Final Blog

When we first began the semester, I equated sustainability with recycling and the use of natural or recycled materials in life and design. I assumed that we would talk extensively about creating LEED certified spaces through the use of energy saving and earth conscious materials. I was shocked to discover that it was much deeper than choosing bamboo flooring and organic cotton for my design projects! In fact, I feel like this knowledge has not only influenced my design, but to an even greater extent, it’s influenced my personal thoughts and habits!

I’ve learned that true sustainability is design that seeks to mimic nature in how the space functions—not just in how it looks. Nature provides a fantastic blueprint for creating a system that doesn’t just drain our resources, but uses a closed loop where materials and production produce waste that can be used as fuel. In fact, this might have been the concept that was most revolutionary to me. I find myself throwing less away, and trying to think of ways in which it could be used again and in a different way than before. I loved the reading that pointed out the fact that nature never recycles leaves back into leaves. It recycles them to be used as fuel for the process of growing and developing other and more living things! Fantastic.

The most sobering truth I learned is that if we keep on our current track of using and never replenishing, we will not be able to sustain ourselves much longer. Because greed and consumerism play such a huge part in our wastefulness and thoughtlessness, a true, cultural paradigm shift must happen in order for lasting change to occur. This paradigm shift must include big-picture thinking—the ability to see how what we are doing currently will affect future generations, and to not be caught up in the short-sighted perspective that can occur within the “daily grind”.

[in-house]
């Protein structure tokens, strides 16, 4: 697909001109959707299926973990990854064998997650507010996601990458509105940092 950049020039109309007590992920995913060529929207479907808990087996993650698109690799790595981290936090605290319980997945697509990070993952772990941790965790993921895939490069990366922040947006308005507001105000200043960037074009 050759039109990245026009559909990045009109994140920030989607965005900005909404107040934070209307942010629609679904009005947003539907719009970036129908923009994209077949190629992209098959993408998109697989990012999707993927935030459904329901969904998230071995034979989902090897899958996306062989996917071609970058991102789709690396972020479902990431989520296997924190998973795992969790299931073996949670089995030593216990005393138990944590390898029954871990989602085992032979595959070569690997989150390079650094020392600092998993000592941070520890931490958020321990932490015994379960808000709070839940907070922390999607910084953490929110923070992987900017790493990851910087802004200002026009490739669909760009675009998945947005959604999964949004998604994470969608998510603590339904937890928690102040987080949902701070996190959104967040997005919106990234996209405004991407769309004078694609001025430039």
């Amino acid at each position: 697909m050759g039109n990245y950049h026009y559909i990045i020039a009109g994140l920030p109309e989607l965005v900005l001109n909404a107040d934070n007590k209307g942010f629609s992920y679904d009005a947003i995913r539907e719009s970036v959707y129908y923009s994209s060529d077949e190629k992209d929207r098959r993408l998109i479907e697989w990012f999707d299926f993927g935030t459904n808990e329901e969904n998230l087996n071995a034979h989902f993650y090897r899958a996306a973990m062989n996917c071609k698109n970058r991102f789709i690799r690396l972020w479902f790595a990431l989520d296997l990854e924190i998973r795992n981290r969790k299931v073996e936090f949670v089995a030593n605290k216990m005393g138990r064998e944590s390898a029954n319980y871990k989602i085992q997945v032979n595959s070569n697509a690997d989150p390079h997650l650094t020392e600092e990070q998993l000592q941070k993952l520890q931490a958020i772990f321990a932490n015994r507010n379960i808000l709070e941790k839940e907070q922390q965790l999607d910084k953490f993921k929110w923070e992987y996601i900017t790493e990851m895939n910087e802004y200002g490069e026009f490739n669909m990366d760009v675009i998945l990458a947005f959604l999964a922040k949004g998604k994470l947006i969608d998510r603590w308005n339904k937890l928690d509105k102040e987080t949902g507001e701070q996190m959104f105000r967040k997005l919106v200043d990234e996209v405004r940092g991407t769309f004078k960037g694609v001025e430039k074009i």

At first, I was overwhelmed by the cultural changes that must occur to really make a difference for the environment. But instead of feeling helpless and doing nothing, I decided to do what I can toward sustainability in my home. Lasting change is usually achieved through small manageable steps, and those first few steps for me have come in the form of energy and water savings. I’m slowly switching over my lamps from compact fluorescent to LED, making sure that my air conditioning is turned up when I’m not home, and not ever leaving the water running unless necessary. I also plan to start a countertop composter to reduce waste as soon as possible.

Another concept of sustainability that was especially interesting to me was that of design activism. Our job as designers is not only to solve problems for our clients, but to educate them on many things. One of those things should be how our spaces affect the environment, and what we can do to become citizens that are more long-term conscious. In order to induce change in the client, it will be very important for me to be personally passionate and knowledgeable about the issue so that they can absorb some of that energy and knowledge. In order for me to be

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